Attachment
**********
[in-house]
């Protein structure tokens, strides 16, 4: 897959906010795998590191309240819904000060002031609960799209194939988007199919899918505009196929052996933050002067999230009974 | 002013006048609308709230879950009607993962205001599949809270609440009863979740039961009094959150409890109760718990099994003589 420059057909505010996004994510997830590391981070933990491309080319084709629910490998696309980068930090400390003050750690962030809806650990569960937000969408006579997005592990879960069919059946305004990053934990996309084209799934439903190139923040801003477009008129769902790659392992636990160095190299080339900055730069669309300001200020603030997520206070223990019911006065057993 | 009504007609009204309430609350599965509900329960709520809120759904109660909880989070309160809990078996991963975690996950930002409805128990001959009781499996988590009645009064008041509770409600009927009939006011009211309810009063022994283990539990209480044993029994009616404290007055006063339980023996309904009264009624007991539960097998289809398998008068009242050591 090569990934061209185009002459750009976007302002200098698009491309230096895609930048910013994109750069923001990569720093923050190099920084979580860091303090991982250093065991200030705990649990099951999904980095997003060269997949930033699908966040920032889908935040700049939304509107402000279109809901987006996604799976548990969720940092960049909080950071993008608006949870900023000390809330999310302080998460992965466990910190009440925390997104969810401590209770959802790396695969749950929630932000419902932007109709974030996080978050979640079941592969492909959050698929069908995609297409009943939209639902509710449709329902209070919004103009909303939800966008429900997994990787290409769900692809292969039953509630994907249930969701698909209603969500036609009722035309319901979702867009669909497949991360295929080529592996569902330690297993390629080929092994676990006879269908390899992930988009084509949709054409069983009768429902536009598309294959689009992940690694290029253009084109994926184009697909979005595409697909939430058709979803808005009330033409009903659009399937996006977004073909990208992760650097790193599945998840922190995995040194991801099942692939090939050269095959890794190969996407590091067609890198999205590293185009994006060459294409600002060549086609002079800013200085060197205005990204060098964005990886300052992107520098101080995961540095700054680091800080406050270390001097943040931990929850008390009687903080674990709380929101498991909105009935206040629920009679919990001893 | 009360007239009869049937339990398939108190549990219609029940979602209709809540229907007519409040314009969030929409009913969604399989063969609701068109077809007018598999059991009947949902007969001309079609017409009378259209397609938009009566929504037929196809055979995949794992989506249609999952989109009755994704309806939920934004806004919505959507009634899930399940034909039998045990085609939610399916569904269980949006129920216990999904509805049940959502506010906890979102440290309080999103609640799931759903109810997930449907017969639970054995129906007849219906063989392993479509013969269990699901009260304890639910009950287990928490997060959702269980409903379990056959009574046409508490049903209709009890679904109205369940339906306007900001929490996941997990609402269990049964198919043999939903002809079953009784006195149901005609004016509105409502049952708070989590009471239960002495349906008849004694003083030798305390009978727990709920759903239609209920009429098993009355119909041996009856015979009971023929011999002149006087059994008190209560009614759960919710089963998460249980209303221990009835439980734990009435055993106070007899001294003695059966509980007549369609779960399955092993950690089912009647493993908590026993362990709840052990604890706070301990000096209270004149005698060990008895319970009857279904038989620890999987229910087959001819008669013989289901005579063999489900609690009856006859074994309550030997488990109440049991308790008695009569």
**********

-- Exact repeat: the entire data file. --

[in-house]
């Protein structure tokens, strides 16, 4: 897959906010795998590191309240819904000060002031609960799209194939988007199919899918505009196929052996933050002067999230009974 | 002013006048609308709230879950009607993962205001599949809270609440009863979740039961009094959150409890109760718990099994003589 420059057909505010996004994510997830590391981070933990491309080319084709629910490998696309980068930090400390003050750690962030809806650990569960937000969408006579997005592990879960069919059946305004990053934990996309084209799934439903190139923040801003477009008129769902790659392992636990160095190299080339900055730069669309300001200020603030997520206070223990019911006065057993 | 009504007609009204309430609350599965509900329960709520809120759904109660909880989070309160809990078996991963975690996950930002409805128990001959009781499996988590009645009064008041509770409600009927009939006011009211309810009063022994283990539990209480044993029994009616404290007055006063339980023996309904009264009624007991539960097998289809398998008068009242050591 090569990934061209185009002459750009976007302002200098698009491309230096895609930048910013994109750069923001990569720093923050190099920084979580860091303090991982250093065991200030705990649990099951999904980095997003060269997949930033699908966040920032889908935040700049939304509107402000279109809901987006996604799976548990969720940092960049909080950071993008608006949870900023000390809330999310302080998460992965466990910190009440925390997104969810401590209770959802790396695969749950929630932000419902932007109709974030996080978050979640079941592969492909959050698929069908995609297409009943939209639902509710449709329902209070919004103009909303939800966008429900997994990787290409769900692809292969039953509630994907249930969701698909209603969500036609009722035309319901979702867009669909497949991360295929080529592996569902330690297993390629080929092994676990006879269908390899992930988009084509949709054409069983009768429902536009598309294959689009992940690694290029253009084109994926184009697909979005595409697909939430058709979803808005009330033409009903659009399937996006977004073909990208992760650097790193599945998840922190995995040194991801099942692939090939050269095959890794190969996407590091067609890198999205590293185009994006060459294409600002060549086609002079800013200085060197205005990204060098964005990886300052992107520098101080995961540095700054680091800080406050270390001097943040931990929850008390009687903080674990709380929101498991909105009935206040629920009679919990001893 | 009360007239009869049937339990398939108190549990219609029940979602209709809540229907007519409040314009969030929409009913969604399989063969609701068109077809007018598999059991009947949902007969001309079609017409009378259209397609938009009566929504037929196809055979995949794992989506249609999952989109009755994704309806939920934004806004919505959507009634899930399940034909039998045990085609939610399916569904269980949006129920216990999904509805049940959502506010906890979102440290309080999103609640799931759903109810997930449907017969639970054995129906007849219906063989392993479509013969269990699901009260304890639910009950287990928490997060959702269980409903379990056959009574046409508490049903209709009890679904109205369940339906306007900001929490996941997990609402269990049964198919043999939903002809079953009784006195149901005609004016509105409502049952708070989590009471239960002495349906008849004694003083030798305390009978727990709920759903239609209920009429098993009355119909041996009856015979009971023929011999002149006087059994008190209560009614759960919710089963998460249980209303221990009835439980734990009435055993106070007899001294003695059966509980007549369609779960399955092993950690089912009647493993908590026993362990709840052990604890706070301990000096209270004149005698060990008895319970009857279904038989620890999987229910087959001819008669013989289901005579063999489900609690009856006859074994309550030997488990109440049991308790008695009569």